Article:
The dry, gusty Santa Ana winds will continue for at least the next three days, the National Weather Service said.

“Generally, it’s awful fire weather today, tomorrow and Thursday,” said forecaster Ryan Kittell. “The winds we’re seeing right now are … plenty strong to drive a fire.”

It doesn’t matter that the winds are relatively cool compared to typical Santa Anas because wind gusts are so powerful and dry, he said.

Ventura County fire officials reported Monday night that one person was killed in a traffic accident on a road closed due to the Thomas fire. But at about 6 a.m. Tuesday, authorities said no human fatalities were confirmed — although they added that one dog had died.

At least 1,000 homes in Ventura, Santa Paula and Ojai were evacuated.

More than 260,000 customers in Ventura and Santa Barbara counties lost power as the fire raged. By noon Tuesday 15,000 homes in Ventura and Santa Barbara counties were still without power, said Southern California Edison spokesman Paul Netter.

More homes may lose power as the fires continue to spread, and some may be without power for days, Netter said.

“We’re encouraging conservation because of the power fluctuations,” he said. “Every little bit helps when it comes to maintaining power as we restore it.”

Just north of Foothill Boulevard, along Hilltop Drive, Mark Urban, 53, took a moment about 7 a.m. Tuesday to inspect the front of his home, where at least two spot fires had broken out; one was put out by firefighters and the other by himself, using a garden hose.

Urban said he and his wife began evacuating their Spanish-style home about 11 p.m. Monday and headed to the Ventura fairgrounds. About 1 a.m., though, he returned to grab more belongings and decided to stay to defend their home with a hose, he said.

“I just kept hitting the hot spots,” Urban said.

A crowd gathered Tuesday morning in the street at the top of a hilly Santa Paula neighborhood, watching as black smoke and flames crept along a tawny ridge near dozens of white, tan and pink houses.

Gusts ripped red flowers off a bougainvillea and sent flames billowing upward a few hundred feet from houses along Coronado Circle.

Doctors and nurses in scrubs who had stepped out of nearby Santa Paula Hospital put on face masks and pulled out cellphones to record the fire.

The hospital was closed Tuesday to incoming patients and all surgeries were canceled, according to a doctor and a technician who were not authorized to talk to the media. About 16 patients remained in the 28-bed facility and could be quickly evacuated if fire officials gave the word, they said.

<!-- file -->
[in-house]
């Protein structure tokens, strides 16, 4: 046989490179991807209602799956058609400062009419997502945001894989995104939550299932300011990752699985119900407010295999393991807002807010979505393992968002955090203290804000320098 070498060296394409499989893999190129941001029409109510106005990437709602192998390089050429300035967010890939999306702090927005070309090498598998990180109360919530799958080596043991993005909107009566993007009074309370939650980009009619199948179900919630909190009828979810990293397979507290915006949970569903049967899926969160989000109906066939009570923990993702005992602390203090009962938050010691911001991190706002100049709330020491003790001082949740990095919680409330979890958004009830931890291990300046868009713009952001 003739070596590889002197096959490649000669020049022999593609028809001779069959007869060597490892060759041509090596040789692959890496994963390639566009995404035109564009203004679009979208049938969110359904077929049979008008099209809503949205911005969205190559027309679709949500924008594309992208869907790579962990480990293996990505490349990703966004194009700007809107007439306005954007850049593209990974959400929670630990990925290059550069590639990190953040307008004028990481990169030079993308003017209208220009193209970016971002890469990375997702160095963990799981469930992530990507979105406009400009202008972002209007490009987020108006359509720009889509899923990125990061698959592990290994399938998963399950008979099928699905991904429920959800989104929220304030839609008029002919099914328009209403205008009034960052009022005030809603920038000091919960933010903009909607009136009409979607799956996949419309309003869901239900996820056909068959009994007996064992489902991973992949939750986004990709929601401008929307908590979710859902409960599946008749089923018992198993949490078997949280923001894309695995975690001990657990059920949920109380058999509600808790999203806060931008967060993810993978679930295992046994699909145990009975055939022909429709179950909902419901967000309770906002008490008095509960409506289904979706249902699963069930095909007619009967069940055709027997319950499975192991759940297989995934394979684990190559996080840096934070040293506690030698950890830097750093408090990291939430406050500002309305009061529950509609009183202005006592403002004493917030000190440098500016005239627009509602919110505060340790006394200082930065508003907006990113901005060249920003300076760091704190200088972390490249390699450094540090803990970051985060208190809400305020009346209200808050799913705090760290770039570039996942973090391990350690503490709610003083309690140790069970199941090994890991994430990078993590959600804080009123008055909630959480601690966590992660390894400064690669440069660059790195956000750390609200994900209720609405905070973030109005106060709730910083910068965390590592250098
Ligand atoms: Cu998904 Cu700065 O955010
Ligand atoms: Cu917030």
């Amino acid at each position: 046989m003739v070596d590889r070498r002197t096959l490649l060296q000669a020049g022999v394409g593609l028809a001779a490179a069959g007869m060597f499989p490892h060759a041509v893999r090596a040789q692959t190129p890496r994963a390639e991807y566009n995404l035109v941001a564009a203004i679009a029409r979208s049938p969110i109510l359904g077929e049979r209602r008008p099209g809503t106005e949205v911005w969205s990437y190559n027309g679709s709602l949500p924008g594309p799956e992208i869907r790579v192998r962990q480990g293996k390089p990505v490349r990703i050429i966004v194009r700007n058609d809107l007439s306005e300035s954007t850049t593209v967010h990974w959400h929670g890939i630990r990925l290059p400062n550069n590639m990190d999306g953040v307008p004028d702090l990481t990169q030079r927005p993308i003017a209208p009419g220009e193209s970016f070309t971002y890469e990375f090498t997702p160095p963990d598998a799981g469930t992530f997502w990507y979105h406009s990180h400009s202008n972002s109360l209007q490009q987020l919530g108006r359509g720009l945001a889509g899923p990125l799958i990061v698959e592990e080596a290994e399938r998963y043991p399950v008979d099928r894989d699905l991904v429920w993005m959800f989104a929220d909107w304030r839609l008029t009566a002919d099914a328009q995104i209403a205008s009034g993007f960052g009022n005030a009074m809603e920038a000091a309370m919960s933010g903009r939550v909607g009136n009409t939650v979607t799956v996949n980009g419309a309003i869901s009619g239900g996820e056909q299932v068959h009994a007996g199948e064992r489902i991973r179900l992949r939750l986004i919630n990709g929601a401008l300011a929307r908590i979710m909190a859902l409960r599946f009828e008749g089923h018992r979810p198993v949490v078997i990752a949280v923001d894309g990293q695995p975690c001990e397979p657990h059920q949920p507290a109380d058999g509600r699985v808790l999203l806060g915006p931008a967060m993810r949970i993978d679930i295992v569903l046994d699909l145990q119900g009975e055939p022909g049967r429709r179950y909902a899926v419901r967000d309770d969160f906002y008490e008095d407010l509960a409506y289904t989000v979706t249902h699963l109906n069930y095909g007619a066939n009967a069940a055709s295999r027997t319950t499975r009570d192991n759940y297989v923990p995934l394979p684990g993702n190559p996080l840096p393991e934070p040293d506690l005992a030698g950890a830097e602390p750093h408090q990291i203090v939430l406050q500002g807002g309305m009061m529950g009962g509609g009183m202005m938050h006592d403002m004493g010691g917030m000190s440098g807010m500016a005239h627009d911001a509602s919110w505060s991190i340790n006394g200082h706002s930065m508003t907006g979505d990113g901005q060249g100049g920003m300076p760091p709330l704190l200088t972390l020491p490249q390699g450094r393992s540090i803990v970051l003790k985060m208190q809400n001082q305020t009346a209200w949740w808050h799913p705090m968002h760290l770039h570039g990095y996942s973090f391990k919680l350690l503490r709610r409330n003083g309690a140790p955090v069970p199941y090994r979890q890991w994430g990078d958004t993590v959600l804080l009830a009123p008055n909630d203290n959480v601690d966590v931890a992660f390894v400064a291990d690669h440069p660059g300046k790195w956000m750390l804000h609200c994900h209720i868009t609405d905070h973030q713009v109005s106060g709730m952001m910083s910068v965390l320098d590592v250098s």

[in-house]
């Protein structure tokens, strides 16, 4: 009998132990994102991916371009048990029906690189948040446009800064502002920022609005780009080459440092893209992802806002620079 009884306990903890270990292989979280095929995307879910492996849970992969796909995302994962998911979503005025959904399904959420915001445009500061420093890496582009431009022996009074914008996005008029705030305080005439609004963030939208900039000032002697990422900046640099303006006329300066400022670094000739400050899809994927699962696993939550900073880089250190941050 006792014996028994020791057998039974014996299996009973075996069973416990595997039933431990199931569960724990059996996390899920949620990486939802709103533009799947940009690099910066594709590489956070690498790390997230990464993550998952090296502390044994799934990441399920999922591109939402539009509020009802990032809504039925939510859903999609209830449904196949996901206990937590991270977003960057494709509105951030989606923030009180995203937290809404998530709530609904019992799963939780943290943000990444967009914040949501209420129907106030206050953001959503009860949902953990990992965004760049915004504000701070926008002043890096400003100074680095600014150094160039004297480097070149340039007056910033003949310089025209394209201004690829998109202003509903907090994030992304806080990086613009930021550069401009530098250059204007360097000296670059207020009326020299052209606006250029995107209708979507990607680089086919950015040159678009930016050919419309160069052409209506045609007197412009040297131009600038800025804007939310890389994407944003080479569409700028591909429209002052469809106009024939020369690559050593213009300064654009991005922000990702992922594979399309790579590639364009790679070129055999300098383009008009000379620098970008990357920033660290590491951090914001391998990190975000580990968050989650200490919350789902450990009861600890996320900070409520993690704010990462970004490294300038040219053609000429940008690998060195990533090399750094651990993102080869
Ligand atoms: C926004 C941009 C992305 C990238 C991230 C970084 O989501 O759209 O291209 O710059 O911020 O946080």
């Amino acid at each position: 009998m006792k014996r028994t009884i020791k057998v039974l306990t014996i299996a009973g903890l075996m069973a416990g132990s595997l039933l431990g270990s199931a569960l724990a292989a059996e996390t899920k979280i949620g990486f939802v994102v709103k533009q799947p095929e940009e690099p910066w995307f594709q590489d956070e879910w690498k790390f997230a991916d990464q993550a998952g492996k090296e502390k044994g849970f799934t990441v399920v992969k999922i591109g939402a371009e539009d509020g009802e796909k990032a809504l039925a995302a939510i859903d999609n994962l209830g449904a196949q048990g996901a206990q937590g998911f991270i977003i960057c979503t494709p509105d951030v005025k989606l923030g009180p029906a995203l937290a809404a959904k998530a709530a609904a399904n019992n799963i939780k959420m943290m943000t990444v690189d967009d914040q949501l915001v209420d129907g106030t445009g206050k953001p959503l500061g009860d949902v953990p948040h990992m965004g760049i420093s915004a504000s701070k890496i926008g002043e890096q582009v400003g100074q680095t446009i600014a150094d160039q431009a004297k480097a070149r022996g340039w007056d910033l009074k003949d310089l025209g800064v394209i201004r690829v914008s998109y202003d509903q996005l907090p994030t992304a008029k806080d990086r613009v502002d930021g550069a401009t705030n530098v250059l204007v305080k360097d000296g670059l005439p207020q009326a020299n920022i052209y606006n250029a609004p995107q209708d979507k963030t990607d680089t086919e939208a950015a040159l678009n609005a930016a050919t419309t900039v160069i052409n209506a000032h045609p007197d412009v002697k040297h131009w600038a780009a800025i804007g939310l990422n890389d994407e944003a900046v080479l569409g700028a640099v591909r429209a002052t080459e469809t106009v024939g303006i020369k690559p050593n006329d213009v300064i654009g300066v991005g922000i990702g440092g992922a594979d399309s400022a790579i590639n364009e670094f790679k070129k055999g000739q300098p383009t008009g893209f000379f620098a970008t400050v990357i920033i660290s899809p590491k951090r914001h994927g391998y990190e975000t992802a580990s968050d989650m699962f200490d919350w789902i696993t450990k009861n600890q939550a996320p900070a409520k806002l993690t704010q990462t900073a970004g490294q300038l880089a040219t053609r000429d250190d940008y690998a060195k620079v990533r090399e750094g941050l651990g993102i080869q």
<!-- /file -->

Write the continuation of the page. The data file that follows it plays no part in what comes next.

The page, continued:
Beverly Moore stood on 10th Street with a black hoodie drawn tightly over her head to block the strong winds, watching the fire.

Moore moved to Coronado Circle about eight years ago, when the neighborhood was new. She knew fire was a risk, because the street opens onto hundreds of acres of open space that is covered in dry brush, she said. Even so, she wasn’t prepared to watch the fire come so close to her house.

In her rush to leave home, Moore said, she’d grabbed her violin, but forgot her jewelry and her daughter’s guitar.

Police cars blocked the street, stopping residents from returning to their homes. A Santa Paula police officer allowed Moore back in, telling her to hurry.

She returned 15 minutes later, smiling, her jewelry in a brown shopping bag, her father’s will in a manila envelope, and her daughter’s guitar slung across her back.

“It’s all she wanted,” Moore said. “I’ve done what I could.”

By late Tuesday morning, evacuees were beginning to learn the fate of their homes.

Darlene Gonzalez and her husband scrambled to evacuate Monday by 6 p.m., just after they got off work. They fled with clothes, passports and other paperwork, but left her husband’s most cherished possessions in the garage: A 1959 Chevrolet El Camino and a 1928 Ford (“a Bonnie and Clyde car,” Gonzalez said).

“You work so hard all your life, and now this,” Gonzalez said. “But what can you do? Fire is fire.”

At least two buildings on the campus of Vista Del Mar Hospital burned down as the Thomas fire ravaged the canyons above Ventura.

The hospital treats adolescents and adults with mental health issues, and among its specialties is treatment for post-traumatic stress disorder.

Patients were evacuated and by Tuesday morning, two buildings were completely destroyed by flames, with the rubble of stucco walls and clay roofs smoldering under the smoky sky.

“There’s a huge need for this facility,” said Roger Case, 76, explaining that it welcomes patients from Fresno to the San Fernando Valley. Case is an advisory board member.

In addition to serving about 80 patients at a time, the facility also employs about 230 people.

Many have found their way to evacuation centers, waiting out the fire.

Inside the shelter at the Ventura County fairgrounds Tuesday morning, some volunteers handed out water and bananas to evacuees who spent the night. Others grabbed the green cots that crowded the concrete floor and walked them over to the larger livestock shelter where the evacuees were being moved.

Rudy Avendano and his family voluntarily evacuated their home on Richmond Road about 3 a.m. His daughter Felicia had woken up in the middle of the night to use the bathroom when she saw flashing lights on the street.

She stepped outside and asked the police if they were being evacuated.

“We strongly suggest it,” she remembered the officer saying.

She quickly woke her parents and two sisters. They grabbed the items they’d packed earlier in the day — clothes, blankets, documents, photo albums and a mandolin — and jumped into their cars with their pit bull-Labrador mix, Bear.

Avendano, 60, said he saw a continuous ribbon of orange flames licking the hills on the drive to the fairgrounds.

Throughout the drive, he said, he thought of the extra food he should have thrown in the car. A gallon of Sunny Delight and a box of crackers from Trader Joe’s weren’t enough, he said with a laugh.

Heavy winds and dry air could prolong Ventura County wildfire for weeks, officials say
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Re: Wildfires/Forestfires 2017

Unread postby dohboi » Thu 07 Dec 2017, 23:23:47

ol, good find, but about 36 hours out of date, which with these fast moving fires is approximately more than a lifetime!

Here's the update: